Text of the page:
Can You Profit From Muni Bond Turmoil?

Municipal bonds don't often make financial headlines. And by "don't often" I really mean "never." They're about as exciting to talk about as the finer points of fertilizer formulations.

But the market's been a-quakin' and it's actually a very big deal, particularly for individual investors. Why? Because individuals are much more likely to own munis because of their tax advantaged status -- if not in the form of individual bonds, then through funds from companies such as Vanguard, Franklin Resources (NYSE: BEN  ) , or Nuveen Asset Management. Even investors that are largely in equities may have exposure through insurance companies such as Allstate (NYSE: ALL  ) and Progressive (NYSE: PGR  ) , which are invested in munis, as well as MBIA (NYSE: MBI  ) and Radian Group (NYSE: RDN  ) , which are on the muni hook through insurance contracts.

Of course, the more important reason we may care about the turbulence in the muni market is that fear in a market can lead to profitable opportunities for alert investors.

Why do you hate America, Meredith?
How exactly did we get here in the first place? There's been a lot of focus on Meredith Whitney's call for 50 to 100 major muni defaults this year as the cause of the unrest in the muni market. And it's probably true that her bold proclamation did shake things up.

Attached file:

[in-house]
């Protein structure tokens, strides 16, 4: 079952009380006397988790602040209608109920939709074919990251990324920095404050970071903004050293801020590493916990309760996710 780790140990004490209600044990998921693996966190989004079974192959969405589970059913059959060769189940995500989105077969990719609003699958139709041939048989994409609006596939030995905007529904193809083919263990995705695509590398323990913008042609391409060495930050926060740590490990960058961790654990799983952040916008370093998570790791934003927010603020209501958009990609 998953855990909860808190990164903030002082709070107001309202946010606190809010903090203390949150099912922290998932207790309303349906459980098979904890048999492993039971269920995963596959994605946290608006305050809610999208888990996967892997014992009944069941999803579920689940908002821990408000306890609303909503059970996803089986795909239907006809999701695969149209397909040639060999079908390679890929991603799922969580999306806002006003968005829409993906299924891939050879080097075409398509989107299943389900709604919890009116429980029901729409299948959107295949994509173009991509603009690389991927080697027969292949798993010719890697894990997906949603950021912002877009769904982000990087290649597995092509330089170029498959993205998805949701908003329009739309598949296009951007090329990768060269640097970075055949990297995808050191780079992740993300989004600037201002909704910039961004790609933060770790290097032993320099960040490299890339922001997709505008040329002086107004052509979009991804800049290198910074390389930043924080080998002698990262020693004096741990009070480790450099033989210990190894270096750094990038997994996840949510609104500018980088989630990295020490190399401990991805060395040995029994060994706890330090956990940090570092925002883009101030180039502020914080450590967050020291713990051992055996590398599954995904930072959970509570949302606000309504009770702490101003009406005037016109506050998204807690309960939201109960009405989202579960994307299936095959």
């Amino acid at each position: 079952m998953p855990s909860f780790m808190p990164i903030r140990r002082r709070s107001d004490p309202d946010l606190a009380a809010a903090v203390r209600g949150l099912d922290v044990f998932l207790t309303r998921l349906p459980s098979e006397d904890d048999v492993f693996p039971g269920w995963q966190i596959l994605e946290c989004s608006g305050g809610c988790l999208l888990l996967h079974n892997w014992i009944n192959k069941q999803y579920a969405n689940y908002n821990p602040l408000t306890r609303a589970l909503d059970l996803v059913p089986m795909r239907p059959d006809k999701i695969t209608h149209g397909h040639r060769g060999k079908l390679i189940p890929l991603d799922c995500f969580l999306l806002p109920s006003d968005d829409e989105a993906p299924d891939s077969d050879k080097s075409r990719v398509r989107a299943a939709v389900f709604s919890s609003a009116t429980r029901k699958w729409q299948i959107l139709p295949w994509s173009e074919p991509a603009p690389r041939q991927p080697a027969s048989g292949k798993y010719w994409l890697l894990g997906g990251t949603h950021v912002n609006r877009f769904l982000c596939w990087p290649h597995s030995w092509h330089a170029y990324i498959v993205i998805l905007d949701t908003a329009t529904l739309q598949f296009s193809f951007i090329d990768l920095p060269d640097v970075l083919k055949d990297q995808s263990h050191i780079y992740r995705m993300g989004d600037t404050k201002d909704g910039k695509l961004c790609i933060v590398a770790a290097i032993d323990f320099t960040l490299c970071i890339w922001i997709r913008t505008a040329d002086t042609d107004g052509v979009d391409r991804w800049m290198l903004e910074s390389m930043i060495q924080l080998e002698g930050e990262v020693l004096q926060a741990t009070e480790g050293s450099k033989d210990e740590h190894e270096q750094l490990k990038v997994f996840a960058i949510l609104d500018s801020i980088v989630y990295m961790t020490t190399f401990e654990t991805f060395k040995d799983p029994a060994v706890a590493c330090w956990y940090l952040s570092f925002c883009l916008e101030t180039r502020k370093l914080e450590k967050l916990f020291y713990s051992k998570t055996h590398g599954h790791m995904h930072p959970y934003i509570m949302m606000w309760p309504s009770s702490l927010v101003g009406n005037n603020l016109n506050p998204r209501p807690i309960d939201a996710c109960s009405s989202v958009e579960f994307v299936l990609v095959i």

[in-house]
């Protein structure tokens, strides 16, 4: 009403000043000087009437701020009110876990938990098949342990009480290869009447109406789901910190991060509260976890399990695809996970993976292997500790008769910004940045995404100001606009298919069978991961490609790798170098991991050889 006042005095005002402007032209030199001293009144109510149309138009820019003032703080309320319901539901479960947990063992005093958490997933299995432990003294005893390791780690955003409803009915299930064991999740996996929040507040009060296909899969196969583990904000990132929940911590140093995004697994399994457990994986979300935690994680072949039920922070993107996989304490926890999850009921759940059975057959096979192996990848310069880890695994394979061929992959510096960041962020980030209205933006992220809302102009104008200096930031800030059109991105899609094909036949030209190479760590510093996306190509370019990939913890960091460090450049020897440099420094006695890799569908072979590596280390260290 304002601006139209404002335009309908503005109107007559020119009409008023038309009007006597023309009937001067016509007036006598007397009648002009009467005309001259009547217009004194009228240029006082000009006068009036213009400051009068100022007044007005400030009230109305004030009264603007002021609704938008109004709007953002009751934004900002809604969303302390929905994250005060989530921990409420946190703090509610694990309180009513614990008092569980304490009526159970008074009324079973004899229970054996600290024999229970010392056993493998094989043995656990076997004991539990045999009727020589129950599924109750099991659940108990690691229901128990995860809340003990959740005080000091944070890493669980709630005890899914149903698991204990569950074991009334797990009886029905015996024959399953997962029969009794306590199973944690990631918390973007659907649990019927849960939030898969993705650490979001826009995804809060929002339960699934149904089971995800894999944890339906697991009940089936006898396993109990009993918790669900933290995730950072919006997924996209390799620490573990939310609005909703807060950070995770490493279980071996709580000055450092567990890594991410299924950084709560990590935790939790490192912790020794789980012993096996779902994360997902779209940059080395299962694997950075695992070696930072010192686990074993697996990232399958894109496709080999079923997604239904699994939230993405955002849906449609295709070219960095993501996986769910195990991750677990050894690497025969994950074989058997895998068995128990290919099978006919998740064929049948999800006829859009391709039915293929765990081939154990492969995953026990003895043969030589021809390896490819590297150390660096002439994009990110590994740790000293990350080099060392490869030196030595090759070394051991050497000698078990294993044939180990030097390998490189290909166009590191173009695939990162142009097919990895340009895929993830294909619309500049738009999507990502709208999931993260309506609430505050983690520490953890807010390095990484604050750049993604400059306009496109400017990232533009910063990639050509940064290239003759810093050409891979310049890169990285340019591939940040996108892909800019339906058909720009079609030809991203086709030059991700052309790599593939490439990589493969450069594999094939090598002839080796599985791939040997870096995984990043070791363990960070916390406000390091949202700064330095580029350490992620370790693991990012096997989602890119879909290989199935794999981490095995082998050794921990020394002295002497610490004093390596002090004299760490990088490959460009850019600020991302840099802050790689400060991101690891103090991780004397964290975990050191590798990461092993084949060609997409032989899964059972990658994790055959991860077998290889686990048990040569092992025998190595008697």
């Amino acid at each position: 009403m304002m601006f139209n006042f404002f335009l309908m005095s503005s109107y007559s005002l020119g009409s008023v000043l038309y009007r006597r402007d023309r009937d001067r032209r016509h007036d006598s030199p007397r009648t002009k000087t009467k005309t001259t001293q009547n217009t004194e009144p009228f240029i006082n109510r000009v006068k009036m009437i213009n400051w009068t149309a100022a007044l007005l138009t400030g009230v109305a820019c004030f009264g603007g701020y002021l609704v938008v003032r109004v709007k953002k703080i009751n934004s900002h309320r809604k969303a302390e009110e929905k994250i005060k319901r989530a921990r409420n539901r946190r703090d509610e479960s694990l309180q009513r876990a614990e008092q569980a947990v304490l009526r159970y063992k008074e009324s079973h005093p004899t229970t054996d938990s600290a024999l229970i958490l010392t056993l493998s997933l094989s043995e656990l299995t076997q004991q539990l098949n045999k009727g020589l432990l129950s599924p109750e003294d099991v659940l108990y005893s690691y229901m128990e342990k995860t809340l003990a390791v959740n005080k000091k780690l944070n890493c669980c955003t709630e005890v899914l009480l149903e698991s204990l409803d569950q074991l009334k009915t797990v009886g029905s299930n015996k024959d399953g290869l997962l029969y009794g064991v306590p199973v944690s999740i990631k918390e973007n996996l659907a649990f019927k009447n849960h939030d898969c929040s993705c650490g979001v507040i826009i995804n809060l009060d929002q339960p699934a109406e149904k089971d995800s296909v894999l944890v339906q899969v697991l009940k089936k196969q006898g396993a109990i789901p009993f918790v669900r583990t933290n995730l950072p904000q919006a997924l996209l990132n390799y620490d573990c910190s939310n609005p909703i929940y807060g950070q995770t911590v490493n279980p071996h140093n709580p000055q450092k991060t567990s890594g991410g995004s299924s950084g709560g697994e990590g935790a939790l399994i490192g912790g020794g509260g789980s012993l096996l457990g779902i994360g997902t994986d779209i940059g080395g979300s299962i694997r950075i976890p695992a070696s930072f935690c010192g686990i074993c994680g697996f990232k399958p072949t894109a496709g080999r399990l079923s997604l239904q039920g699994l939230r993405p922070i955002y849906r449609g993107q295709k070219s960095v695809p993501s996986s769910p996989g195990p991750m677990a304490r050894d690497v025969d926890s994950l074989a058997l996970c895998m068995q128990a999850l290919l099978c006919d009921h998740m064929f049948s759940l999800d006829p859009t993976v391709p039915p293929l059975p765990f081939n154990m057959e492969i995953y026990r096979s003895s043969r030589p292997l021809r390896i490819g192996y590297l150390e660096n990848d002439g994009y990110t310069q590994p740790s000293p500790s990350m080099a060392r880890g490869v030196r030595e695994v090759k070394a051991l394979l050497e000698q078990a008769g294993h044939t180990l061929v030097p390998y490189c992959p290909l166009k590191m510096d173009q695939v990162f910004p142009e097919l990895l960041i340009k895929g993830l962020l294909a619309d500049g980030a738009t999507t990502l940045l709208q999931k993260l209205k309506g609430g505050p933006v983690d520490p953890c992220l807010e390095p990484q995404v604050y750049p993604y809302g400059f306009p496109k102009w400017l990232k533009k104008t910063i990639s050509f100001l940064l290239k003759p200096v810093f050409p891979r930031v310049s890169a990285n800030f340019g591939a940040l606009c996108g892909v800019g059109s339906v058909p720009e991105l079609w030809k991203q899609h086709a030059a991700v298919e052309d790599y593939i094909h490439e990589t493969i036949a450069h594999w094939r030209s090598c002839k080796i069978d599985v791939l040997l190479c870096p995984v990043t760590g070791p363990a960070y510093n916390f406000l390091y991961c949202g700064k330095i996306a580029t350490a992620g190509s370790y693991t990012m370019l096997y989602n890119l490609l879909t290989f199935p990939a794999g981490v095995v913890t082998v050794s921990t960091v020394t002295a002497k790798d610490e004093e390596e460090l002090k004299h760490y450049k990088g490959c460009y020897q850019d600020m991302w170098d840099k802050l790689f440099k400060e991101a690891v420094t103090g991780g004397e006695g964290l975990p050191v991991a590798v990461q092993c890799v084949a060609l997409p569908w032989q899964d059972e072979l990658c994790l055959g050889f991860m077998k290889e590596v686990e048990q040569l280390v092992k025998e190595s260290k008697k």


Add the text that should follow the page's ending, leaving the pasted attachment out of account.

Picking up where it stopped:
But I don't really care what Meredith Whitney has to say. Thus far, she's had one great call on Citigroup and that's about it. I'm not saying she won't prove to be a font of foresight in the financial markets, but I'd like to see her get a few more prescient predictions under her belt before I start hanging onto her every word.

That said, there are good reasons to be concerned about munis (and Whitney was far from the first to note this). City and state revenues have been under pressure from the recession and pension benefits, and many states face hefty budget shortfalls -- among the more well-known are California and Illinois with respective $25 billion and $15 billion gaps.

But there have been other factors at work, too. The Build America bond program expired at the beginning of the year, and that helped put pressure on the market at the end of last year. The extension of the Bush-era tax cuts kept taxes low on certain types of investment income, reducing the need to seek tax protection through munis. And, of course, the same inflation worries that have investors concerned about other fixed-income investments pertain to munis as well.

Is it really that bad?
I'm not convinced by the bears though. If things had gotten out of control, we might expect to see a huge jump in issuance as borrowers went wild. In fact, muni issuance has grown by about 6% per year from 1996 to 2009. That's a decent clip, but I'm not sure it suggests wild irrationality.

Compare that to the mortgage market where residential mortgage originations grew 13% per year from 1993 to 2003 and ballooned a total of 270% in the three years from 2000 to 2003.

Additionally, the financial condition of many municipalities is already starting to improve as the economy inches back to life. If the economy can continue to trudge in the right direction, revenue will increase and give municipal debtors more breathing room.

The amount of debt that states are carrying isn't particularly crazy either. The U.S. has debt equal to about 60% of gross domestic product. California's debt is 4.7% of GDP, Illinois' is 3.8%, and Texas' is 1.1%.